We do not see yourselves as others see us at least as far as body language is concerned. The British Psychological Society Research Digest reported on the work led by W. Hofmann (here). People were video taped and the recording shown to the subject and to others.
…The premise of the new study is the tip-of-the-iceberg idea that what we know about ourselves is fairly limited, with many of our impulses, traits and beliefs residing below the level of conscious access. The researchers wondered whether people would be able to form a truer picture of themselves when presented with a video of their own body language… they weren’t able to.
…What was going on? Why can’t we use a video of ourselves to improve the accuracy of our self-perception? One answer could lie in cognitive dissonance – the need for us to hold consistent beliefs about ourselves. People may well be extremely reluctant to revise their self-perceptions, even in the face of powerful objective evidence.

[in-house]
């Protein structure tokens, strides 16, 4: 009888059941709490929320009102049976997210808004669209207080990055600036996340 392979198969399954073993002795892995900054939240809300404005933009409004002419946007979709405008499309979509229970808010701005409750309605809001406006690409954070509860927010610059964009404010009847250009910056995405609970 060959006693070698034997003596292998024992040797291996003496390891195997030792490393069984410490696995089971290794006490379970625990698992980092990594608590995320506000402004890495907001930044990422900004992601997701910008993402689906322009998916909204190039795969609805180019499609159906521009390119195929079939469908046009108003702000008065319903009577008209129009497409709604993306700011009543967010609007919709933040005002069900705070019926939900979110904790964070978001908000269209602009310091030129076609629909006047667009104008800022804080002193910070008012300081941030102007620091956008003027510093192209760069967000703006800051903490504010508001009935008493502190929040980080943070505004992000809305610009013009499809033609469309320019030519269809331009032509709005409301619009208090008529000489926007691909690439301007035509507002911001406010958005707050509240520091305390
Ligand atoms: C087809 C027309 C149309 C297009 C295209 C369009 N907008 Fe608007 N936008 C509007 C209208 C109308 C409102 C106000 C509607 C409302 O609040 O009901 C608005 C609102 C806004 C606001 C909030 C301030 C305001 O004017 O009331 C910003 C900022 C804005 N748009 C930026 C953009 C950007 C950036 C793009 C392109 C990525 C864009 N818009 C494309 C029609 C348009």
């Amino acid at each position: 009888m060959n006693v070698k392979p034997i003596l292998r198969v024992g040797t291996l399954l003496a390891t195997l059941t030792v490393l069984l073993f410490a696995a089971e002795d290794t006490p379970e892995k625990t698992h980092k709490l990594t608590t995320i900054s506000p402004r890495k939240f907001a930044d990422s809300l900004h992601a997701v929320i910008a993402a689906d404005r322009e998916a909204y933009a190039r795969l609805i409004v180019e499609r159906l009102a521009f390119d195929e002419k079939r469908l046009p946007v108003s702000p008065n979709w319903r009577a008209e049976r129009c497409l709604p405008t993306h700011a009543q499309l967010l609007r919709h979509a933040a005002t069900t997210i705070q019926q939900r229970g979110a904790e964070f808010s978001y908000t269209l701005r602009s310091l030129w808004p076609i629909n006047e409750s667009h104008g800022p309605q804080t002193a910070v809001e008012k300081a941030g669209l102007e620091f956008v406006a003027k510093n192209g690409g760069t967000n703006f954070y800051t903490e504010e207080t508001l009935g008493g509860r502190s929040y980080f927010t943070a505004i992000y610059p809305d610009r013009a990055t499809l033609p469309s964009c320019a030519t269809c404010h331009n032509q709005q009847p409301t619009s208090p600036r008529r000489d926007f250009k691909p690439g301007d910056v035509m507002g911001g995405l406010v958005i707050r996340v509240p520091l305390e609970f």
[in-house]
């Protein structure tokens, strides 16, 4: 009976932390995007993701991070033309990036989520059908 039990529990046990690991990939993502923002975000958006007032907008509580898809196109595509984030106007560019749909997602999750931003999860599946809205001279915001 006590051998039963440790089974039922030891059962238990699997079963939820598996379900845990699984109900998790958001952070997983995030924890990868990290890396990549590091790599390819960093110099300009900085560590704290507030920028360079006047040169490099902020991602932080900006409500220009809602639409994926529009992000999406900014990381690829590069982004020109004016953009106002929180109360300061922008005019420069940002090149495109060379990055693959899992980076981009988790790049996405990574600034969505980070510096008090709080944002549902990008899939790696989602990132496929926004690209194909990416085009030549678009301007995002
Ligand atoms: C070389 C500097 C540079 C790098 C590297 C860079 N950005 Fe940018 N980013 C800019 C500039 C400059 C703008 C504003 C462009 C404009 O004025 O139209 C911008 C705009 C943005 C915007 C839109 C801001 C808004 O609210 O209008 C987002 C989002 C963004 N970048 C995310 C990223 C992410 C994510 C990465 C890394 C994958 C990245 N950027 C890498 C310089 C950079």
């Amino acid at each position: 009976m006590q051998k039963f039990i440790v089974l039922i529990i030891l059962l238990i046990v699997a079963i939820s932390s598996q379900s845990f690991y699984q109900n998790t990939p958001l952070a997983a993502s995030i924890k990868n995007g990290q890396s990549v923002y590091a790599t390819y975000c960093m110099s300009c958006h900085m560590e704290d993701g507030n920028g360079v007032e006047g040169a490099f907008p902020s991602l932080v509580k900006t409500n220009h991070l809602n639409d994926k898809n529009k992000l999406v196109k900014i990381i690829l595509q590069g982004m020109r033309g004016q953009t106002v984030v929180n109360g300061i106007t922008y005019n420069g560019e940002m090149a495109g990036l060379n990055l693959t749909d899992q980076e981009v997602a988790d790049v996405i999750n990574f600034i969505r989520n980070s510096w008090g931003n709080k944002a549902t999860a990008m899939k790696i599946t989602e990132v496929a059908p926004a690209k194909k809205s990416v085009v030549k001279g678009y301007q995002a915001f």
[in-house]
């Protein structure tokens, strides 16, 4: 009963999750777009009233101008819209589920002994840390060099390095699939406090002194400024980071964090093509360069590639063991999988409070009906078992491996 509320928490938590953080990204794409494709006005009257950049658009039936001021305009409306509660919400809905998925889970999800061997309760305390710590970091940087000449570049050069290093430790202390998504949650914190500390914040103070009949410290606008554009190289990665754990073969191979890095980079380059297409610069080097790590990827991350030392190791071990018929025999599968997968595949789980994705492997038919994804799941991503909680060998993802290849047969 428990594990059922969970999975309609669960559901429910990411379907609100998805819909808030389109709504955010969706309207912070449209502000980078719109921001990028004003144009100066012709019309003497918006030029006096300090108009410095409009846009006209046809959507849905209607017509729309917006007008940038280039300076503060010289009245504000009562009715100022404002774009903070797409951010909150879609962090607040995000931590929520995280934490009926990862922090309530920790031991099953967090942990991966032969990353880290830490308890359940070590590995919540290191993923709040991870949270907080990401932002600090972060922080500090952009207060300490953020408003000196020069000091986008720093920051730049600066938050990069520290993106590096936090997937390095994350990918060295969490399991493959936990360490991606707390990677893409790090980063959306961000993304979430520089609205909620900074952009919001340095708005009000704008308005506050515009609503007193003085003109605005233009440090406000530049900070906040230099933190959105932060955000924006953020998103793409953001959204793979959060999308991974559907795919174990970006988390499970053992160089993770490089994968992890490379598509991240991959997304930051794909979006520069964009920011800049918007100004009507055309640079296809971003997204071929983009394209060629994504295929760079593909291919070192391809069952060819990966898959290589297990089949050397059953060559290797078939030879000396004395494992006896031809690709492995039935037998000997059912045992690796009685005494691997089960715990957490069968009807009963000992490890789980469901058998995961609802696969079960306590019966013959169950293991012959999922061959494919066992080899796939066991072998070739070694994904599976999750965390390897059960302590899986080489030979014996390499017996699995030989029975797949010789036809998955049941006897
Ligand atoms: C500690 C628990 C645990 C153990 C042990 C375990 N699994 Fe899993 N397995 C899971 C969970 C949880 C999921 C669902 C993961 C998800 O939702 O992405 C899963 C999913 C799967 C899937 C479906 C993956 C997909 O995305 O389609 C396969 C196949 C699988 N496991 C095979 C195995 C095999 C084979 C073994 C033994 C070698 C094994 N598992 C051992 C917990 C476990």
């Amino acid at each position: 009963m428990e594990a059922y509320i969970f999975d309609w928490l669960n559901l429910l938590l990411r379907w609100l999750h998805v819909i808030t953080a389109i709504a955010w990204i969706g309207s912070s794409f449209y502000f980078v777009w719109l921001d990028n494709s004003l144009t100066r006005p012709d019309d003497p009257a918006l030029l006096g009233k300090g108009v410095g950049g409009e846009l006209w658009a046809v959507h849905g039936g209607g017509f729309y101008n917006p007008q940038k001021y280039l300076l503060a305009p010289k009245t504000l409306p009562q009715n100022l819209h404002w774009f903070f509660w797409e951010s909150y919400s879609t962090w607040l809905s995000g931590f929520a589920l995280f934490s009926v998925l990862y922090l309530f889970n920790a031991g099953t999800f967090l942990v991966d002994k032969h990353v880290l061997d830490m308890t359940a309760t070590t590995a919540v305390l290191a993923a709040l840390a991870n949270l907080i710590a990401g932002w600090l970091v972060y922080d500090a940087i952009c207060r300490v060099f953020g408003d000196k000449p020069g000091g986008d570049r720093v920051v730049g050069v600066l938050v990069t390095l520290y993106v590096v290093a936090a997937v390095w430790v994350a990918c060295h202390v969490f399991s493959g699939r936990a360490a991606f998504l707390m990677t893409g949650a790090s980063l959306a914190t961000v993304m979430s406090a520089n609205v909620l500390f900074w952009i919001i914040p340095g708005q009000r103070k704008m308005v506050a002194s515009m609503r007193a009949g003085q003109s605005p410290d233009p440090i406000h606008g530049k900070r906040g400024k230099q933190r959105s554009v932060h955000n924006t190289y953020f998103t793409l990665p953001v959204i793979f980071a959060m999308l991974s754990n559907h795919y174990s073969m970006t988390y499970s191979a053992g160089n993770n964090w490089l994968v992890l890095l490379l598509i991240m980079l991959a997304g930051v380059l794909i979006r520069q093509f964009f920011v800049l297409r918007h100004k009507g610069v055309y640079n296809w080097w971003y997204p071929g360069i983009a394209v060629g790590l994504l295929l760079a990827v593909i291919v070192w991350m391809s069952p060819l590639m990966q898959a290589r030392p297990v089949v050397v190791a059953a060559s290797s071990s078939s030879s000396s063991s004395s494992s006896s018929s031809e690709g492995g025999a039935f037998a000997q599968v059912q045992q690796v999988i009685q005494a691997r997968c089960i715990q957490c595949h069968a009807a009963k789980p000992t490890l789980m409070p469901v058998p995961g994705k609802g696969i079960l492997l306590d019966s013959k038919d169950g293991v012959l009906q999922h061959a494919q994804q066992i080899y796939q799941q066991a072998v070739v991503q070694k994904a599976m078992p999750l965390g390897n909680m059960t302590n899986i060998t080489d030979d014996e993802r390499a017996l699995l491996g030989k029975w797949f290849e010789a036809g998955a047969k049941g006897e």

…”When applied to the question of how people may gain knowledge about their unconscious self, the present set of studies demonstrates that self-perceivers do not appear to pay as much attention to and make as much use of available behavioural information as neutral observers,” the researchers said.
This seems a fairly general situation. We are often very surprised at how we sound on recording as well as how we look. And we are often surprised at how others assess our attitudes and motivations.